The People’s Song

Volume 12, No. 9  (September 2017)

“The most important musical group in the church
is the congregation.”

This vital truth was hammered home to me from several different angles during the month of September.

Capitol Hill Baptist Church

I had long wanted to visit this church (especially since I grew up in the D.C. area), located just five blocks from the U.S. Capitol. The first Sunday in September I got that opportunity.

The church is known for its congregational singing, and I was not disappointed. The Sanctuary was packed, mostly with 20- and 30-somethings. Yet the music style was very traditional, and the accompaniment very spare: acoustic guitar, piano, and four very unobtrusive singers. All the songs were printed in the bulletin, in four-part notation. All verses were sung, and the instruments dropped out for the last verse of every song, with rich harmony filling the room as the congregation sang all the parts! So beautiful and moving! You can see and hear a clip HERE.

Pastor Mark Dever is a great preacher, to which the packed sanctuary for the 2 ¼ hour service (!) attested, but the singing was a tremendous blessing, too.

Regardless of your church’s worship/music style, you should build in occasional a cappella singing. The human voice is the greatest instrument for praise! Some songs will lend themselves to extemporaneous harmonization, or at the very least, your choir or worship team can fill in the parts.

Getty Sing! Conference, September 18-20, 2017

The “modern hymns” of Keith and Kristyn Getty (including “In Christ Alone”), have been a real gift to the body of Christ; and this conference they offered was focused on congregational singing. Held in Nashville, the conference far exceeded expectations: it sold out five months in advance, and 4,000 attended! While the host church, Brentwood Baptist Church, is huge, two overflow rooms were still needed.

There was some substantial content provided by such speakers as Alistair Begg, D.A. Carson, and Paul Tripp, along with wonderful times of group singing (a lot of Getty songs, but other songs and hymns as well; the conference closed with all four verses of “Holy, Holy, Holy,” sung a cappella in parts—hear it HERE). There were also numerous practical breakout sessions. And on the first night of the conference the attendees packed out the Grand Ole Opry for a wonderful Hymn Sing.

A highlight for me and many others was hearing Joni Eareckson Tada on the last night of the conference. Alone in her wheelchair in the middle of the stage, she shared about her journey, her deep walk with God, her continuing struggle with pain, and her longing for heaven. Interspersed through her talk were times of a cappella hymn singing, with Joni leading us with her withered arms. Unforgettable! HERE is a clip.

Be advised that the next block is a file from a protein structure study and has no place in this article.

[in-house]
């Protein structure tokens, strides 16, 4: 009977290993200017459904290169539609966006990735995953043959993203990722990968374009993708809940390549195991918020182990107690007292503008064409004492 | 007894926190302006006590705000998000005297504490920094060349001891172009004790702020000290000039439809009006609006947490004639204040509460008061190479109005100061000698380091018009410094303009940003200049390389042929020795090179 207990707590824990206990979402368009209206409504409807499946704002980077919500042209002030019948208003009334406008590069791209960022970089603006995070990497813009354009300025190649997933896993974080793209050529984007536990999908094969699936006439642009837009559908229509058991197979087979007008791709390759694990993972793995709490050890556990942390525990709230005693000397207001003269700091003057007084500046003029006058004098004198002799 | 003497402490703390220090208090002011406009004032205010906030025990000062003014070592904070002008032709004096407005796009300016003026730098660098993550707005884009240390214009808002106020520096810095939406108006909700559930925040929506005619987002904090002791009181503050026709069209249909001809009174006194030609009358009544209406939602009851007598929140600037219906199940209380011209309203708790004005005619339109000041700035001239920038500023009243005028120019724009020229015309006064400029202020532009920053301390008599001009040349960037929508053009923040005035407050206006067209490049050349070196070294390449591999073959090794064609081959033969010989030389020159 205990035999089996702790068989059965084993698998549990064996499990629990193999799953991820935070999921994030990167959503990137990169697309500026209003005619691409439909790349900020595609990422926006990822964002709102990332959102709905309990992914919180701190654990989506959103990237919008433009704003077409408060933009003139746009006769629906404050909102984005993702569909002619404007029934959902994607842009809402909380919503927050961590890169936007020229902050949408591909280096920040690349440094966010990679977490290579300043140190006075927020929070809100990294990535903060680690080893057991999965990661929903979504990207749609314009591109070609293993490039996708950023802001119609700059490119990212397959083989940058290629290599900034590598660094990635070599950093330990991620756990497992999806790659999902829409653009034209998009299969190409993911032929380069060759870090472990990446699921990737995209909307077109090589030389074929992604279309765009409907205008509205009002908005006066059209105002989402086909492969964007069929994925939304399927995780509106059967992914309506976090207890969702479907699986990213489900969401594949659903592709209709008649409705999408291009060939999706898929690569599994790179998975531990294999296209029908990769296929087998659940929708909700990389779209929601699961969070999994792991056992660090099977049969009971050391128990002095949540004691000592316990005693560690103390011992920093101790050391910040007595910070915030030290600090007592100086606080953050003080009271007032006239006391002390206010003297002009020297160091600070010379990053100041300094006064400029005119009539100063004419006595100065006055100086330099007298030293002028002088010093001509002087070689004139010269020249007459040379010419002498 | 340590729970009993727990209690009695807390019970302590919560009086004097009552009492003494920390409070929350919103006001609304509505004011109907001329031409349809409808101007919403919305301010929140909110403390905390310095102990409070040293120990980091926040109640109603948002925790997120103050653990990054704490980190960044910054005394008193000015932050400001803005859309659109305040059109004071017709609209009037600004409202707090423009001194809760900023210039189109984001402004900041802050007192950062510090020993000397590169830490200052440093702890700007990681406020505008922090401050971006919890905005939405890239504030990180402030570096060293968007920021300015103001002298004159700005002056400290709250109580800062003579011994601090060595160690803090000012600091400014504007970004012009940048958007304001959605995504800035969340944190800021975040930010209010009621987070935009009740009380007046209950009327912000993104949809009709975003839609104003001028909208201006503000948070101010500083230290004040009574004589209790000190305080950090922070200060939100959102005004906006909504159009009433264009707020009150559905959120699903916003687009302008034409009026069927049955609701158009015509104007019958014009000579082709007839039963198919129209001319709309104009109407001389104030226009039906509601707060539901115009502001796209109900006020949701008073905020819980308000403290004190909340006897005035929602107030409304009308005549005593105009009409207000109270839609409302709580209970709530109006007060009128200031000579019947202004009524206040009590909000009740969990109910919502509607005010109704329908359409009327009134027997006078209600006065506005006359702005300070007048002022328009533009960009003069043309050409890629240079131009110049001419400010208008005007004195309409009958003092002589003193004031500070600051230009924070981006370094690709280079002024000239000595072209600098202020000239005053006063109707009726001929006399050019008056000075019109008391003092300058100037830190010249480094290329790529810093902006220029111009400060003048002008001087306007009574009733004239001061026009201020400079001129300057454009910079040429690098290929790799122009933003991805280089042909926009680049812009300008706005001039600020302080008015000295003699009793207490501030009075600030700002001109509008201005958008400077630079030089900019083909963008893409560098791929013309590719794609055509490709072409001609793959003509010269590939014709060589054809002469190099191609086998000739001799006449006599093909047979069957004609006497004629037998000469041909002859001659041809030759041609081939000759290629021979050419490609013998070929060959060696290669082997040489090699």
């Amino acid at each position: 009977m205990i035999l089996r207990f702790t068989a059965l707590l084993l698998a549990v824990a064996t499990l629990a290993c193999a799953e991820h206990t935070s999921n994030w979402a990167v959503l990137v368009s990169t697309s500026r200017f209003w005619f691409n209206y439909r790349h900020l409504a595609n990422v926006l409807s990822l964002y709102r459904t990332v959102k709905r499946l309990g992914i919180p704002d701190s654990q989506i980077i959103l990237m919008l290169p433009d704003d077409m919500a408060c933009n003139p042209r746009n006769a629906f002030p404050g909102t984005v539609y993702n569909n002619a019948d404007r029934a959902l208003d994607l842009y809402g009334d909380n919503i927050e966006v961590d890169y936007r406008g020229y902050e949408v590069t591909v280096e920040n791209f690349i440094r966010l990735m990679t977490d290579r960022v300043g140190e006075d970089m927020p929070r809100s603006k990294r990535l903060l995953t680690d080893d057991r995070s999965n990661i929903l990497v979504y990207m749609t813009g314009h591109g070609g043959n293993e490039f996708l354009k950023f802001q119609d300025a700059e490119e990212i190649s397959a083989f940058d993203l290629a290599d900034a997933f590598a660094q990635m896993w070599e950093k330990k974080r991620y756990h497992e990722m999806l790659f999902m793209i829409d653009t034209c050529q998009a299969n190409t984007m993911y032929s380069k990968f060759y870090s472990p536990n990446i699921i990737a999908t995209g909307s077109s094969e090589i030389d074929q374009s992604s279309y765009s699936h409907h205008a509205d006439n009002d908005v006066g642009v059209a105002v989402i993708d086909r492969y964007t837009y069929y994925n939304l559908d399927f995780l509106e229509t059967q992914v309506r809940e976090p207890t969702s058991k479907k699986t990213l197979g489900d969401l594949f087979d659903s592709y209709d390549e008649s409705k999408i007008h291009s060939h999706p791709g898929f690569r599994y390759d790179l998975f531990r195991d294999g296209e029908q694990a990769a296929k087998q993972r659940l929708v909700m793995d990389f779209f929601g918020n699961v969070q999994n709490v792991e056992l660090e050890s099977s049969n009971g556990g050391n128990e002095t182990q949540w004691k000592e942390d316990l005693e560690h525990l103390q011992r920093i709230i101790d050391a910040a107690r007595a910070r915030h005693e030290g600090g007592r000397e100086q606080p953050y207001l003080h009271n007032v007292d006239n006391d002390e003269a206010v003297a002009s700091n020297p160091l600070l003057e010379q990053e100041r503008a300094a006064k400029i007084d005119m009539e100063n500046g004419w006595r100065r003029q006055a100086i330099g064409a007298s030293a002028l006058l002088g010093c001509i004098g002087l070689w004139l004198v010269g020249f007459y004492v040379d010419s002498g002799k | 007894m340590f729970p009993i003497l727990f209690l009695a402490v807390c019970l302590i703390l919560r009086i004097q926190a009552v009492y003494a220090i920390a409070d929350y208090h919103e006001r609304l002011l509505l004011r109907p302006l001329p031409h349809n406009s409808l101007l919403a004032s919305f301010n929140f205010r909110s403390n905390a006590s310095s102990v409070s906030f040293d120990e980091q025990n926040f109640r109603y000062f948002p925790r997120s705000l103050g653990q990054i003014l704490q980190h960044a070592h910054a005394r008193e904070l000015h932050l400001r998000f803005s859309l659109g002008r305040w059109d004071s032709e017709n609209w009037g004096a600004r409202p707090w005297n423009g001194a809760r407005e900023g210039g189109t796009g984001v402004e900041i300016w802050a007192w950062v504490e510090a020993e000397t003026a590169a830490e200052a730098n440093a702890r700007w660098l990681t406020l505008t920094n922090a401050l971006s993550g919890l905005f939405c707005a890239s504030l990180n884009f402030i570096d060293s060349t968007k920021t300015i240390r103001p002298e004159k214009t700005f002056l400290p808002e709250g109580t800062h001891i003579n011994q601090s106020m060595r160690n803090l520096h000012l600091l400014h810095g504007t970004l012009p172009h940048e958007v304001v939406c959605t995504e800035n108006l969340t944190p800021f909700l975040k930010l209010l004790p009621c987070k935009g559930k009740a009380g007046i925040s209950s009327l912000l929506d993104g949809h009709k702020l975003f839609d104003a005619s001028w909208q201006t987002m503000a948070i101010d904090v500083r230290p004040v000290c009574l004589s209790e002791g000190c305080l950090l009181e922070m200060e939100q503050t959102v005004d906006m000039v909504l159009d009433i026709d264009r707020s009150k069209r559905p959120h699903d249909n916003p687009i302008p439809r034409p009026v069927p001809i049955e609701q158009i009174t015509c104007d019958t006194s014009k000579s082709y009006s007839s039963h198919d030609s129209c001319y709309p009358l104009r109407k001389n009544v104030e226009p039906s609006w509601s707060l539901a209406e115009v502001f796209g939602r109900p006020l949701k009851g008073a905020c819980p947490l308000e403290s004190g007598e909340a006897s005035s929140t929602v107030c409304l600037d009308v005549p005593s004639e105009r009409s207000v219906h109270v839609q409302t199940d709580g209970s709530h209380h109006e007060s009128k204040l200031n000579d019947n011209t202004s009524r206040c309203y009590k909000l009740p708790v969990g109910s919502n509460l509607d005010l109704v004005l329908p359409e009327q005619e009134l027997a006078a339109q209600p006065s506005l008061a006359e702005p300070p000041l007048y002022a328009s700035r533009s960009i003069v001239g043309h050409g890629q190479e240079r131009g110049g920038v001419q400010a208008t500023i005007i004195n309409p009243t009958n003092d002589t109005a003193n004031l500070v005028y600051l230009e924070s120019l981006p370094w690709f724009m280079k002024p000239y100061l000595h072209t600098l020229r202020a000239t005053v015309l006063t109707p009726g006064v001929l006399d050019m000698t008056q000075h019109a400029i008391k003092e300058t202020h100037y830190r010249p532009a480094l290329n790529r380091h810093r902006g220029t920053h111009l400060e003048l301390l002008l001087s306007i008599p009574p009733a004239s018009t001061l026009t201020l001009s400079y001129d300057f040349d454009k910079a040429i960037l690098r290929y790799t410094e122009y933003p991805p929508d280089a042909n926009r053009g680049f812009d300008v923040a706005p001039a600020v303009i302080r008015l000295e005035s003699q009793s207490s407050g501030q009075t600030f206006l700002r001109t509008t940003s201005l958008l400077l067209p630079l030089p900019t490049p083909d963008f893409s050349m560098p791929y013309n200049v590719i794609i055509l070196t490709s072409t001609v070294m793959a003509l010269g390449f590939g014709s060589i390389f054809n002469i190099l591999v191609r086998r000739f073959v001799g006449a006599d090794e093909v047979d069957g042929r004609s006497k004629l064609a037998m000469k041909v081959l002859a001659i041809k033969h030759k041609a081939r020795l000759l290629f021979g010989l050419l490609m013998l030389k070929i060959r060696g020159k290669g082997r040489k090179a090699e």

There will be another conference next fall (September 10-12), in a larger venue, focused on the Psalms and featuring speakers Alistair Begg, John Piper, John MacArthur, and Tim Keller. Quite a lineup! Registration info can be found at

Intergenerational Worship Service

This month our church (First Evangelical Church in Memphis, Tennessee) embarked on its own adventure in congregational singing. This summer our elders had sensed that God was leading us as a church to combine our separate traditional and contemporary services into one combined intergenerational service. The way for this move had been prepared by our bi-monthly combined services; our people really enjoyed being together, filling the sanctuary with their voices lifted up to God in song.

We launched our new service on September 17. We are intentionally including the distinctive features of both of our previous services, including robed choir, organ and piano, contemporary band, and occasional string and wind instruments. The emphasis will continue to be on congregational singing, though we’ll still do a choral anthem most weeks; whenever possible, it will be one where the congregation joins in at the end, or at least where the congregation will immediately respond in song afterward.

Key to this process has been the deliberate practice of thematic worship (see below), where a focus on a particular aspect of God’s truth helps to blend together the different stylistic musical elements. Our themes so far have been The Church and The Holiness of God. For October we’ll focus on the great themes of the Reformation as our pastor preaches through the five “Solas”: by Grace alone, through Faith alone, the Scriptures alone, in Christ alone and Glory to God alone.

The first few weeks have gone really well (many, especially the elders, have been praying!). There is a new spirit of unity in our church, as our people sublimate their own preferences for the good of the whole, in an active exercise of “preferring one another in love” (Romans 12:10).

Related articles you may find useful:

Thematic Worship: A Rich Feast for the People of God

The Choir as Worship Leader: Revitalizing the Ministry from the Loft

The Ministry of Song (Ephesians 5:18-20)

Series: Song in Scripture (Worship Notes Oct, Nov 2009; Jan-May, July, Sept 2010)

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